MEC Officials Promise to Keep Chipping Away at Debt
by Ryan Conley
Date Posted: 11/2/2007 1:58:13 PM
Last Updated: 11/3/2007 1:29:01 PM

Interim Magna CEO and Chairman Frank Stronach has put $20 million into the company recently.
Photo: Anne M. Eberhardt
Magna Entertainment blamed the weak performance of its slots operation at Gulfstream Park Racing & Casino as a key to another in a series of poor financial quarters, as the company announced a $49.8 million net loss ending Sept. 30.

An executive team that included interim chief executive officer and chairman Frank Stronach presented the quarterly results during a Nov. 2 conference call with analysts and media members.

MEC, which has posted combined net losses of $359.1 million in the last three-plus years, also has an accumulated deficit of $467.1 million and working capital deficiency of $164.8 million, according to financial numbers released by the company.

Gulfstream Park, which was dark during the quarter in regards to racing, helped MEC’s Florida division lose $8.5 million in EBITDA (earnings before interest, income taxes, depreciation, and amortization ), nearly double the loss registered a year ago when the facility was without slots.

“The primary contributor to our weak financial results this quarter is Gulfstream Park, as its slots operation continues to under-perform,” said Blake Tohana, MEC’s chief financial officer. “Daily net-win per machine was $74 in the quarter. This must be improved.”

The Gulfstream net-win, which according to state data averaged a low of $68 during the month of August, paled in comparison to other Broward County pari-mutuel facilities – The Isle Casino and Racing at Pompano Park was above $200 throughout the quarter, and the Mardi Gras Racetrack and Gaming Center averaged above $160.

MEC has named Steve Calabro as vice-president of gaming operations to help counteract the weak slots performance.

“He is a seasoned gaming executive with more than 25 years industry experience, and has already identified multiple improvement opportunities for Gulfstream Park’s slots operations,” Tohana said.

Stronach, whose family trust recently purchased $20 million in MEC shares as a way to infuse working capital into the company, remains bullish on his racing conglomerate and its effort to drive down debilitating debt.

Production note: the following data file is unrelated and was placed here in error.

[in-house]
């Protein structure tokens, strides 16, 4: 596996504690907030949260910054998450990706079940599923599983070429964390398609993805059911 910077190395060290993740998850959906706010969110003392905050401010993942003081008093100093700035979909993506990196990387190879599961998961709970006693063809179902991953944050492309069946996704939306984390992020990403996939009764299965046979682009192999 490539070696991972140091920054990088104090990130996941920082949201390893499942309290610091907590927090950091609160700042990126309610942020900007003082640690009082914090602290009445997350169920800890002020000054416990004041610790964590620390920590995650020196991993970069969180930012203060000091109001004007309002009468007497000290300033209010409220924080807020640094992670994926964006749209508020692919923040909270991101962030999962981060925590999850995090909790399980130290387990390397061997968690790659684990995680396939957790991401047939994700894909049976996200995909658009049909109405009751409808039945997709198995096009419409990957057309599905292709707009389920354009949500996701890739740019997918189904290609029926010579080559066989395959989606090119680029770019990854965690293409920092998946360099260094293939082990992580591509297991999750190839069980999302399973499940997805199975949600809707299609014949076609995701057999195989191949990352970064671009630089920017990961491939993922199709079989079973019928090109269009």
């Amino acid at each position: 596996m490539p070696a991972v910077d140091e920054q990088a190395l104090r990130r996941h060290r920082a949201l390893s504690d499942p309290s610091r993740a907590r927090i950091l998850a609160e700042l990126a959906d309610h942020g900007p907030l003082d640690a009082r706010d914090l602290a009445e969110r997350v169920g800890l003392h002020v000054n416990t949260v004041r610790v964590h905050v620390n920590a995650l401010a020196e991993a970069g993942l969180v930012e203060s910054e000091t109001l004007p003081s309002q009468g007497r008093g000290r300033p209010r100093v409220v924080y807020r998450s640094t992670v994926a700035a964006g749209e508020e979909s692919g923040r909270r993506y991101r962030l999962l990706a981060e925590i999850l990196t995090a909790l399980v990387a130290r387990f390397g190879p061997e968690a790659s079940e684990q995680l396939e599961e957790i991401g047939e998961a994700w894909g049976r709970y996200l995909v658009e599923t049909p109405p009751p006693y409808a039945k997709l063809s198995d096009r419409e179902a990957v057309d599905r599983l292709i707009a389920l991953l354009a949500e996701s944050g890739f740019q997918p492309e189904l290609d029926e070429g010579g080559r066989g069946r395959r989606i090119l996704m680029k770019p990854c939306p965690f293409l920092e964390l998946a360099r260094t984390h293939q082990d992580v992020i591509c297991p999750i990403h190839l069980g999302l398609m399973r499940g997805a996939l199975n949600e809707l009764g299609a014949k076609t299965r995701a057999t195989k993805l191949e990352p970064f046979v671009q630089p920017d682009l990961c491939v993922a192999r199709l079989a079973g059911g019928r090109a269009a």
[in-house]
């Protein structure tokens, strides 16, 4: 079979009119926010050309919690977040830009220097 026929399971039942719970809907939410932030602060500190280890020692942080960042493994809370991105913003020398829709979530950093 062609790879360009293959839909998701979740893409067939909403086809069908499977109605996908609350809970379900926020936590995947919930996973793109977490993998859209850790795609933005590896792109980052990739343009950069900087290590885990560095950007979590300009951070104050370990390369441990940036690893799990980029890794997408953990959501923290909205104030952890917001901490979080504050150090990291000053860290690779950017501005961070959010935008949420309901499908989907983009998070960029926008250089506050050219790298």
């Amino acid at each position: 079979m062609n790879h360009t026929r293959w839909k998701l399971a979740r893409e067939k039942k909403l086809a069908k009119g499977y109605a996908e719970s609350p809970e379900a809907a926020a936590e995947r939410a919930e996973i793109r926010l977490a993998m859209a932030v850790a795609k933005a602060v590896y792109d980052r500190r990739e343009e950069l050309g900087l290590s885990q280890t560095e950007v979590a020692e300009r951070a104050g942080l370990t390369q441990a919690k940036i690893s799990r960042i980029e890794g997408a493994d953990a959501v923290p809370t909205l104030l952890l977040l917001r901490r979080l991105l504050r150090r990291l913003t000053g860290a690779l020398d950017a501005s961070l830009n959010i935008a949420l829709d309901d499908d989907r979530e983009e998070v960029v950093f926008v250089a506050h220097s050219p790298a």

“I just invested $20 million -- that means I do believe in the future,” Stronach said. “And we have a lot of excess real estate, and I have absolutely no worries that MEC will be a great company. So, we have no problems (in handling) things financially. I want to make you sure of that.”

Consultant Tom Hodgson, a former CEO of Magna Entertainment who was brought into spearhead the company’s debt reduction, reiterated previously announced plans for asset sales.

Hodgson said properties in Dixon, Calif., Ocala, Fla. and Porter, N.Y. have been listed for sale with brokers, as has the Great Lakes Downs facility the company owns in Muskegon, Mich. Banking company Bear Stearns is handling the sale process of two other tracks, Remington Park in Oklahoma City, Okla., and Thistledown near Cleveland, Ohio.

“It is too early to comment, but we are pleased with initial interest,” Hodgson said. “We are gratified by the level of interests in these assets.”

Hodgson repeated that he hopes MEC can raise $600 million to $700 million by the end of 2008, and said the company is still seeking opportunities for unspecified joint ventures and partnerships at some of its racetracks.

“But we can’t do everything at the same time,” he said.

MEC officials also noted the efforts of Maryland Gov. Martin O'Malley, who has submitted proposals in a special legislative session that would allow slot machines at five facilities in the state, including Laurel Park.

“In the final analysis, there has to be a more level playing field,” said Stronach, noting the racinos located in neighboring states of Delaware, Pennsylvania and West Virginia.

Without aid from the government, Stronach said, “horse racing would face greater problems, and horse racing could be drastically reduced, and jobs could be lost. We hope we come up with a constructive framework.”


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